Charles Shepard, President & CEO
Wilfried Grootens’ work in glass is as evocative as it is precise, and as stimulating to our eyes as it is stirring to our hearts. Each piece presents a world both separate from but perfectly situated in the world around it. If you are fortunate enough to watch him work in his studio, you immediately understand that his prodigious talent stems from his skill both as a painter and a sculptor. The power of his three-dimensional masterworks is driven by, and entirely dependent upon, his mastery of marks painted with the utmost precision on two-dimensional layers of glass that he will, ultimately, fuse and shape into magical sculptural forms that contain within them a unique orchestral galaxy.
Art historically, a number of artists in the 1960’s were very successful in their pursuit of creating optical illusions on two-dimensional canvases that would “trick” the eye into perceiving dimension and movement despite the fact that these compelling, illusory images were, indeed, painted on a flat surface. Julian Stanczak, Victor Vasarely, Bridget Riley, Richard Anuszkiewicz, and several others breathed life into the legendary Op(tical) art movement and, today, each is considered a major figure in Contemporary art. Visually their work, with its focus on optics as a legitimate subject in art, could well be considered a precedent for the host of other artists who emerged later in the 20th and 21st centuries. It’s tempting, and not altogether inaccurate, to think that Grootens’ work is related to these Op art masters. There are, however, immediately two key differences between his work and theirs; the first is obvious: by working three-dimensionally in the transparent medium of glass, within which he precisely calculates the optical impact of each painted mark, Wilfried Grootens’ work surpasses his predecessors greatest dreams and ambitions in sheer dimensionality. His work, thus, lives in a world that they would never have conceived. The second major difference between Grootens and the Op art masters is that while they reveled in optical manipulation toward a goal of deception Grootens concentrates on using optics to create a new and fresh reality in each of his sculptures.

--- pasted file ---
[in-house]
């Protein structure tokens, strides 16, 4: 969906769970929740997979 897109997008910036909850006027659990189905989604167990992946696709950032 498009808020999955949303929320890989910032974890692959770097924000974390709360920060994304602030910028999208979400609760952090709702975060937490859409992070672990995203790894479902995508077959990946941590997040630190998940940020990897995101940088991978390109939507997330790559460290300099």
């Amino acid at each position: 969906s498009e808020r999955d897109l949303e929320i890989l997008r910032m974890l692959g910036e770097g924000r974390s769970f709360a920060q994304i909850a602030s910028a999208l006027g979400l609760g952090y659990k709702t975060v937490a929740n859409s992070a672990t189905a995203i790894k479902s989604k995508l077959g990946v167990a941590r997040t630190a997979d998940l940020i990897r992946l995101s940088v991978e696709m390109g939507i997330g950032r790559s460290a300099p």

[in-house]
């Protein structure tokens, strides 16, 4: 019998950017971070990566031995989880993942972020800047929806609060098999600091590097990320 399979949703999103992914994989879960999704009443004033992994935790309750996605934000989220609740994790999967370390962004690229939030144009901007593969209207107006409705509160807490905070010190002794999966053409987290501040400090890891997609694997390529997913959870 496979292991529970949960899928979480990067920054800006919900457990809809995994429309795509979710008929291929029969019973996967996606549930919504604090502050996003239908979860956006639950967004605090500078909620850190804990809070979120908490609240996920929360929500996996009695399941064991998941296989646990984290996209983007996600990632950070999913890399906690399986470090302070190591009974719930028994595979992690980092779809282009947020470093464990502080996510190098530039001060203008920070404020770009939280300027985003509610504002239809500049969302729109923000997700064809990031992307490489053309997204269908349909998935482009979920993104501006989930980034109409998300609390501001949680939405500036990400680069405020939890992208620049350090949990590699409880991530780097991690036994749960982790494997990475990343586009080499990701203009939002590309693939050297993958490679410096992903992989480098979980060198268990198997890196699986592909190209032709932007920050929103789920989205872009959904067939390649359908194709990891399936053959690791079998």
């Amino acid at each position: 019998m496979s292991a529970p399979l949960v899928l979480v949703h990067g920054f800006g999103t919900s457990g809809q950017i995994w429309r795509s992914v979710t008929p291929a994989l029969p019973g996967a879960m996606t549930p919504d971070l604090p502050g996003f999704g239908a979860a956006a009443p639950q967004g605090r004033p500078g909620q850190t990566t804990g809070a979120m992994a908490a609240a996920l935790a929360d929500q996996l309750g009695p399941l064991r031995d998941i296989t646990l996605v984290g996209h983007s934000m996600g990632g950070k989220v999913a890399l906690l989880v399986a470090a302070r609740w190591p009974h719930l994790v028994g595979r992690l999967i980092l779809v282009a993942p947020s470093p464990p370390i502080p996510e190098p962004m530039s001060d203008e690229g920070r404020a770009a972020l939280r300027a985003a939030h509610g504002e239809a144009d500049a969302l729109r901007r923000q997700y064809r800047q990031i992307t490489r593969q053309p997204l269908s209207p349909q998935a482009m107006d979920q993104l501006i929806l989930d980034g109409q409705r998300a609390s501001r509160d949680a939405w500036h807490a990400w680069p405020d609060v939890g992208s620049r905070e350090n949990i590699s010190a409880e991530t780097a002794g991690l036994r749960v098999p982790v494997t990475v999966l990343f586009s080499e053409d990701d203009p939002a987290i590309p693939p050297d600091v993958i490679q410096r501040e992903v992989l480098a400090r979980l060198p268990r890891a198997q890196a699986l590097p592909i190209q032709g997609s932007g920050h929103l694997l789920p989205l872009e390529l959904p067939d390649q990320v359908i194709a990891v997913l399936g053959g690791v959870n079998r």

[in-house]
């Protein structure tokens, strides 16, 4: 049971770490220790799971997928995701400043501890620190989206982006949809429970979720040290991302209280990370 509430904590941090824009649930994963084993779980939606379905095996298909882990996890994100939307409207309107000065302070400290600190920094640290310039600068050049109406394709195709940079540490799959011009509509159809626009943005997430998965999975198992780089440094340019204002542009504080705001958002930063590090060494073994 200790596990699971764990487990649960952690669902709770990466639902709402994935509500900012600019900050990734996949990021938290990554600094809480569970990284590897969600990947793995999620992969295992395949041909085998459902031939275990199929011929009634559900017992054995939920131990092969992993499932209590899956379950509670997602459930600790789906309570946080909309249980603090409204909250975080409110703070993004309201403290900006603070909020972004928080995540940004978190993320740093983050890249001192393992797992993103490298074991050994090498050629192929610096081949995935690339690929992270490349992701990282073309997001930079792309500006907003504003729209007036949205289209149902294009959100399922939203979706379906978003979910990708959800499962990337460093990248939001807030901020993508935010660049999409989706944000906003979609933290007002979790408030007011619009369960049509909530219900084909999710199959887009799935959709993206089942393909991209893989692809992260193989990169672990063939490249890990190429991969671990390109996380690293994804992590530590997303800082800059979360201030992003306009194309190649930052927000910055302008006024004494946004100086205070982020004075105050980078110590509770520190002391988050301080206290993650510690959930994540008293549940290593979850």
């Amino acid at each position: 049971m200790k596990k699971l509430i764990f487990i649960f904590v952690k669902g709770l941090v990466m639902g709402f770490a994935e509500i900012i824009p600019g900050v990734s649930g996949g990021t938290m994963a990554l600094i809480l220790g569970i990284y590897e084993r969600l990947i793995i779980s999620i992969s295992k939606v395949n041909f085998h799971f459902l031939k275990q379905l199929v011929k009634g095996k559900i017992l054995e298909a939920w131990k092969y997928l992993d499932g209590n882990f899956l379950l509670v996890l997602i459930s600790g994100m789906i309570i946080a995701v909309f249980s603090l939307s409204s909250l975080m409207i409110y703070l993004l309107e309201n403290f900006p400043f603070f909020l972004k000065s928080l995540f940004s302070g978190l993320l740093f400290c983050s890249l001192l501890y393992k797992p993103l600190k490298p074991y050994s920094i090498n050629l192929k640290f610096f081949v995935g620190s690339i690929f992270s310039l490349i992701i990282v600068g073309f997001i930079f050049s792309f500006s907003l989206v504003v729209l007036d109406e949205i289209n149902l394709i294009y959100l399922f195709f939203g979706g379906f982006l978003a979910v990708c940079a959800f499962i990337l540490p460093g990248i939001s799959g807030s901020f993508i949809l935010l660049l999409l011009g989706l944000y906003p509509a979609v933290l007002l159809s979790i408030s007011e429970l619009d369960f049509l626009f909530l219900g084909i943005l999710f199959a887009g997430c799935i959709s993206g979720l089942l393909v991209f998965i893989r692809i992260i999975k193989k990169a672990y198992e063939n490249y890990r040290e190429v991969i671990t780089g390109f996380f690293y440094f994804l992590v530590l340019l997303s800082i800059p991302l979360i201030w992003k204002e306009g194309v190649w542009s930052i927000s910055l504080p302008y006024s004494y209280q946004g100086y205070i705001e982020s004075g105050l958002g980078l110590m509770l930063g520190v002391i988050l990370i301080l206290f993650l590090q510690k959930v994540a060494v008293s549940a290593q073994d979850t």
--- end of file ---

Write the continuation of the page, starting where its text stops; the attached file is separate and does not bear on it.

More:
This process begins with the artist’s painstaking process of hand painting the beginning of a “pattern” on a single layer of float glass (essentially plate glass made in a float process) which, as each additional layer dries, is glued and stacked on top of one another until an appropriately-sized mass is formed. Often, Wilfried will assemble a cube-shaped mass within which he has made a painted pattern of marks that align into a variously shaped cosmos within the block of the cube. This is the unique reality that comes into being as the cube is assembled. It’s important to realize that much still needs to be done after the cube is assembled: seemingly endless rounds of grinding and polishing are required to get the piece into its final, gorgeous form. In its final form the surface glistens and there is no evidence whatsoever that the piece was created in layers. The cubes are the easiest to explain because each of us can more or understand that the stacking of identically sized sheets of glass would gradually produce a raw cube as the stack grew in height. The cube-shaped pieces are but one of Grootens’ forms. Egg-shaped orbs, spheres, half-spheres, and tall obelisks make up a goodly portion of the artist’s oeuvre. Each of these forms, however, are built up using the same method of stacking glass layers. What’s mind-blowing is that all the curvilinear forms are the result of precisely cutting and grinding that particular shape out of a basic stacked block shape. In the past several years, I’ve seen dozens of his sculptures on display but never understood quite how they came into being until he shared a video of himself documenting his studio process; even then, though I might logically understand his process, my eyes still have difficulty seeing anything but the magical appearance of Grootens’ alchemy.
I have often said that the medium of glass has exponentially transformed the field of sculpture over the past 50 years by virtue of its ability to expand sculpture beyond a reliance on the traditional elements of art making — color, shape, line, form, and texture — to include the element of light. Bronze, stone, wood, steel, etc. can be bathed in light, but only glass can incorporate the element of light into its sculptural creation. So, as a medium for art making, glass stands head and shoulders above the rest. And in the specific field of sculpture in glass, Wilfried Grootens’ work rests securely in the top tier of all contemporary glass sculpture in the world. Not only have I had the honor of exhibiting his work, the Fort Wayne Museum of Art has proudly added it to the permanent collection. His is a youthful spirit emanating from a deep and ancient soul. Pay his work close attention, and let its magic infuse your heart.
Want to see more contemporary studio glass? Visit FMWoA during regular hours, or extended free nights on Thursday’s from 5pm-8pm.